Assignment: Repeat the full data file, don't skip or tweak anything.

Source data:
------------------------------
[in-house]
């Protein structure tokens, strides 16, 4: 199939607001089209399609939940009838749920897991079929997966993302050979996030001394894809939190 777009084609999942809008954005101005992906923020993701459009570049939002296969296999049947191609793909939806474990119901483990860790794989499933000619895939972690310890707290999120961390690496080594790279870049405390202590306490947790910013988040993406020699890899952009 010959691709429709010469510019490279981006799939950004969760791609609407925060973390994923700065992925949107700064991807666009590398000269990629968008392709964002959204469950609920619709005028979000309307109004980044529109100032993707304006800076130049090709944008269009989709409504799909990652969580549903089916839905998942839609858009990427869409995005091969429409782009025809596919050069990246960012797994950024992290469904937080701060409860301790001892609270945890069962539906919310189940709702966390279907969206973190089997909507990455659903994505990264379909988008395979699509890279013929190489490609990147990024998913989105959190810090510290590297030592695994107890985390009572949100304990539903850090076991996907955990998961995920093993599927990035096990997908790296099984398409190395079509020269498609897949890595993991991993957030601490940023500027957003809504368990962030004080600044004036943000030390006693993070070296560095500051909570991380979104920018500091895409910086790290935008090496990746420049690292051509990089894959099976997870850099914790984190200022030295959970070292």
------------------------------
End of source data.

[in-house]
């Protein structure tokens, strides 16, 4: 199939607001089209399609939940009838749920897991079929997966993302050979996030001394894809939190 777009084609999942809008954005101005992906923020993701459009570049939002296969296999049947191609793909939806474990119901483990860790794989499933000619895939972690310890707290999120961390690496080594790279870049405390202590306490947790910013988040993406020699890899952009 010959691709429709010469510019490279981006799939950004969760791609609407925060973390994923700065992925949107700064991807666009590398000269990629968008392709964002959204469950609920619709005028979000309307109004980044529109100032993707304006800076130049090709944008269009989709409504799909990652969580549903089916839905998942839609858009990427869409995005091969429409782009025809596919050069990246960012797994950024992290469904937080701060409860301790001892609270945890069962539906919310189940709702966390279907969206973190089997909507990455659903994505990264379909988008395979699509890279013929190489490609990147990024998913989105959190810090510290590297030592695994107890985390009572949100304990539903850090076991996907955990998961995920093993599927990035096990997908790296099984398409190395079509020269498609897949890595993991991993957030601490940023500027957003809504368990962030004080600044004036943000030390006693993070070296560095500051909570991380979104920018500091895409910086790290935008090496990746420049690292051509990089894959099976997870850099914790984190200022030295959970070292």